Chromosomes contain the genetic makeup of your body. They occur in 23 pairs within the body. Down syndrome is a problem with chromosome pair 21. There is extra genetic material on the chromosome that may be caused by:
An extra chromosome—This type is called Trisomy 21. This results from an error in cell division in the egg or sperm.
Extra chromosomes in some cells—This type is called Mosaic Trisomy 21.
Part of the chromosome breaking off and reattaching to another chromosome—This type is called translocation trisomy. In about one-third of individuals, the translocation is inherited from a parent.
Infants born with Down syndrome may have some or all of the following physical features:
Flat facial features, a somewhat depressed nasal bridge and a small nose
Upward slanted eyes, small skin folds on the inner corner of the eyes
Short neck with loose skin
Misshaped and/or low set ears
White spots on the colored part of the eye
Single skin crease in the palm of the hand
Excess flexibility in joints
Sight and hearing problems
Large and protruding tongue
Excessive space between the large and second toe
The degree of medical problems and intellectual disability is different for each person. Talents, abilities, and pace of development will be different, too. People with Down syndrome may be born with or develop:
Doctors can usually identify a child born with Down syndrome at birth. When Down syndrome is suspected, a blood test will be done to confirm it.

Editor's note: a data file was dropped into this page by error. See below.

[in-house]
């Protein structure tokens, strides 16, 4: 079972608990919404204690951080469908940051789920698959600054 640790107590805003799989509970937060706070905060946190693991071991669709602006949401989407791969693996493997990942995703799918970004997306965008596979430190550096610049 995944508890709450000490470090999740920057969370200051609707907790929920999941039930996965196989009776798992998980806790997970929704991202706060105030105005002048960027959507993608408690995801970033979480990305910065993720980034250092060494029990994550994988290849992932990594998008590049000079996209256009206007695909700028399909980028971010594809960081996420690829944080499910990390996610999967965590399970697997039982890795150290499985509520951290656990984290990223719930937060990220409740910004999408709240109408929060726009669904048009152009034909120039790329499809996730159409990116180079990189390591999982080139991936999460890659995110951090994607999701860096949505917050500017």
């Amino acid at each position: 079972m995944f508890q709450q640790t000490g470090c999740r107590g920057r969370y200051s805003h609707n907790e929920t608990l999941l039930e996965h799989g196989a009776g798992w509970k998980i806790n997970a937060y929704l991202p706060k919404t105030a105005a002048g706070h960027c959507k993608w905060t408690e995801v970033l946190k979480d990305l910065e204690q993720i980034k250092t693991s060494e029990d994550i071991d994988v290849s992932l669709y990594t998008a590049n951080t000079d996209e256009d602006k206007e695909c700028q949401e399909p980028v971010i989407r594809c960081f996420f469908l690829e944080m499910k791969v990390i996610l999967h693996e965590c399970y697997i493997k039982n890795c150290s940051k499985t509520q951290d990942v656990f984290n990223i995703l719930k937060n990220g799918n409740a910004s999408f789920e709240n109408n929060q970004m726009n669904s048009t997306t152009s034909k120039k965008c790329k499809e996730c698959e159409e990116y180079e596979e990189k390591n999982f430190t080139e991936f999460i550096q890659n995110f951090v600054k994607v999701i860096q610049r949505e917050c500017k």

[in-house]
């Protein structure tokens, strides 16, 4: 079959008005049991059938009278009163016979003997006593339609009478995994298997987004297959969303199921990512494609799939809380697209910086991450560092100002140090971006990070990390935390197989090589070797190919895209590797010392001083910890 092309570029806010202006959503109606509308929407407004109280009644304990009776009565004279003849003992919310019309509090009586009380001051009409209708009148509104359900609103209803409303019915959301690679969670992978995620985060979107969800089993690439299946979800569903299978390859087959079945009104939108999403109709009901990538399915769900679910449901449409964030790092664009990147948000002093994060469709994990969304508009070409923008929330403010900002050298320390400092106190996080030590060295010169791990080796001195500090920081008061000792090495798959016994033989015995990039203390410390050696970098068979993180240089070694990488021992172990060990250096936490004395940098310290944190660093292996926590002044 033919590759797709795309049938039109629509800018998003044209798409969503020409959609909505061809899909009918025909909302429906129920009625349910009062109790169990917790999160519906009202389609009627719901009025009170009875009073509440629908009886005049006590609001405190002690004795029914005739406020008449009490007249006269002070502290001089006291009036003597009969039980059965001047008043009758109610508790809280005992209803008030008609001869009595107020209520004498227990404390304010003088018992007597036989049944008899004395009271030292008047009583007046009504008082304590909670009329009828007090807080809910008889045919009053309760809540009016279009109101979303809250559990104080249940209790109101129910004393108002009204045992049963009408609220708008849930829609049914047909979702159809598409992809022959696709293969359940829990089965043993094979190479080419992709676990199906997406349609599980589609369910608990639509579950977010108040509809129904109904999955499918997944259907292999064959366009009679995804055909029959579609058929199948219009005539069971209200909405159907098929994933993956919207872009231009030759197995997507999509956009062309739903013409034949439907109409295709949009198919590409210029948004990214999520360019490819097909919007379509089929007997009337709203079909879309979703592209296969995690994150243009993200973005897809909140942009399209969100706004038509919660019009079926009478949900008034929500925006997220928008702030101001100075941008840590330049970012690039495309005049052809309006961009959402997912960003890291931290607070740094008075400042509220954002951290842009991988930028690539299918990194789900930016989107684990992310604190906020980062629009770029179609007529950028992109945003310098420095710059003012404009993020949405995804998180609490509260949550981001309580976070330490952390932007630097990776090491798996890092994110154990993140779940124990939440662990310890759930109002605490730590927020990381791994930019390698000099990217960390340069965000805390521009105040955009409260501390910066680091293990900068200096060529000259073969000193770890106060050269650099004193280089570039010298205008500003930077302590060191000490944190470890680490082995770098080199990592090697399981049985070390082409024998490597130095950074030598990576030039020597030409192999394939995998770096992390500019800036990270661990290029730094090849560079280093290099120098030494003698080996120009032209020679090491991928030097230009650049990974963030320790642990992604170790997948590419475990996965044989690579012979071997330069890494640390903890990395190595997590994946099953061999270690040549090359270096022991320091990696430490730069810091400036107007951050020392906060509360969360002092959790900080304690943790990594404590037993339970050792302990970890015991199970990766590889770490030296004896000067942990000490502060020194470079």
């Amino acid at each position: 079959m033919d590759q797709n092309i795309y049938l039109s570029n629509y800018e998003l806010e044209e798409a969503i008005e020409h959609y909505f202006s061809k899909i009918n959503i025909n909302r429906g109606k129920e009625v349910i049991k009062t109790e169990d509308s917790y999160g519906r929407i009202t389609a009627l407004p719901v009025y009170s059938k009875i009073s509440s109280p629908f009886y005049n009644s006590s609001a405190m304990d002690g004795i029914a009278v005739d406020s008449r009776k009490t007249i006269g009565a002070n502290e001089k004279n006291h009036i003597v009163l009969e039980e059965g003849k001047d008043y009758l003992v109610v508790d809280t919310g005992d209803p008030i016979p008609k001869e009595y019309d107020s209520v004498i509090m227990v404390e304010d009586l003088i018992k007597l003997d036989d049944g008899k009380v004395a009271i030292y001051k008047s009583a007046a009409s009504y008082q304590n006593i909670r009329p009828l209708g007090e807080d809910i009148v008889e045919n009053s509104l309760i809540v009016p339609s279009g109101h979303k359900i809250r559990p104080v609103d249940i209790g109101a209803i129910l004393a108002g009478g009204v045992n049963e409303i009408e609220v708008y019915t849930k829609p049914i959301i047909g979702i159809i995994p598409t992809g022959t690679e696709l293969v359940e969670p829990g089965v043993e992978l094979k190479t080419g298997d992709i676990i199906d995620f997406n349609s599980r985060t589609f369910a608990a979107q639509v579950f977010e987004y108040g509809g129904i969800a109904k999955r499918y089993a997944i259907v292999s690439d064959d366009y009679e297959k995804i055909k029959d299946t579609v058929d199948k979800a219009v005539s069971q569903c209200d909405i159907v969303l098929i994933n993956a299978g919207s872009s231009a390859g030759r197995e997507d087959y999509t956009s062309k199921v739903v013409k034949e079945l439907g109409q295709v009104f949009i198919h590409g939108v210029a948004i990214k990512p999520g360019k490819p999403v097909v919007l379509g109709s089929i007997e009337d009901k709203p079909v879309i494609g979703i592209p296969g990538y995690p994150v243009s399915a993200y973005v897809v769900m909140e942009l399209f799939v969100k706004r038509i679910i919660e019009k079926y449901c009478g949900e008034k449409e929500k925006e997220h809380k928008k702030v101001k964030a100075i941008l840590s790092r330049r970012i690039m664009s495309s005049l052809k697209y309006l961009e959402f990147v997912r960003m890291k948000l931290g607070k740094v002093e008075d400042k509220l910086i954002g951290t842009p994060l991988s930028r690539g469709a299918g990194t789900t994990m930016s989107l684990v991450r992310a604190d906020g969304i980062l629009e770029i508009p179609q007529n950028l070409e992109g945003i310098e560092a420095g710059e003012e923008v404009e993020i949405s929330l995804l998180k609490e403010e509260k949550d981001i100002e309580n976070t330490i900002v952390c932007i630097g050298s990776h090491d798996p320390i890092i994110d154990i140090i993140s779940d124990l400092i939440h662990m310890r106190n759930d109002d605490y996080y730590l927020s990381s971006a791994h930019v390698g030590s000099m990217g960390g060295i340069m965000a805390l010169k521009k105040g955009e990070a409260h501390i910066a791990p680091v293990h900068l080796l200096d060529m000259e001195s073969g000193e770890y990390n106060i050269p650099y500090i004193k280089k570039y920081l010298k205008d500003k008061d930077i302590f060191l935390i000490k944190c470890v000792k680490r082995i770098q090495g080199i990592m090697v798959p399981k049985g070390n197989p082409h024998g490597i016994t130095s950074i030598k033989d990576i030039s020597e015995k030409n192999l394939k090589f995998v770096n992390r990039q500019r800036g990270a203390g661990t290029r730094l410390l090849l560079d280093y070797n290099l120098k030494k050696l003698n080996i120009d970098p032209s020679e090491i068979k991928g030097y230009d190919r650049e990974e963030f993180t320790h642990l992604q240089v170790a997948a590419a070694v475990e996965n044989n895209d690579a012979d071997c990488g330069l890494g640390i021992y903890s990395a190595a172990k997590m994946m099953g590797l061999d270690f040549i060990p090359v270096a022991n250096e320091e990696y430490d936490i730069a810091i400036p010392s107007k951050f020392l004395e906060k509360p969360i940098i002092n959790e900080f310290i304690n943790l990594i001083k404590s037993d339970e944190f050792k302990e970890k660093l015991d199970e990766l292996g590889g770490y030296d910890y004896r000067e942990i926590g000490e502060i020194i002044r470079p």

Down syndrome may also be diagnosed before birth. There are screening tests and diagnostic tests to help identify chromosome abnormalities before birth.
A screening test is done to estimate the risk of having a child with Down syndrome. Your doctor will use the results of a variety of blood tests and the mother's age to estimate the risk. Blood tests may include:
Triple screen—Alpha-fetoprotein Plus
Cell-Free Fetal DNA Testing
Screening may be done as early as 11 weeks. It may also include both
and blood screening. There should be a follow-up in the second trimester for those who have a negative screening.
A small amount of women who have screening will be given false-positive readings. This means the test indicates Down syndrome even when it does not exist.
Diagnostic tests will tell if the fetus actually has Down syndrome. These tests include:
Chorionic villus sampling (CVS)—Usually done between 10 and 12 weeks
Some newborns may need surgery to repair serious medical problems, such as heart defects.
Treatment may be needed for severe problems or to help with developmental delays. Living at home and receiving special therapy helps children with Down syndrome achieve their full potential. Most people with the condition can actively participate in the community. This includes activities at schools, jobs, and various leisure activities. Some people with Down syndrome live with family, some live with friends, and some live independently.
Infants with Down syndrome may take longer to feed. A child with Down syndrome will also start talking, playing, and performing other activities later than normal.
Learning opportunities may be increased with:
School programs designed to meet the child's unique needs.
Mainstreaming children into regular public school classes with additional support as needed
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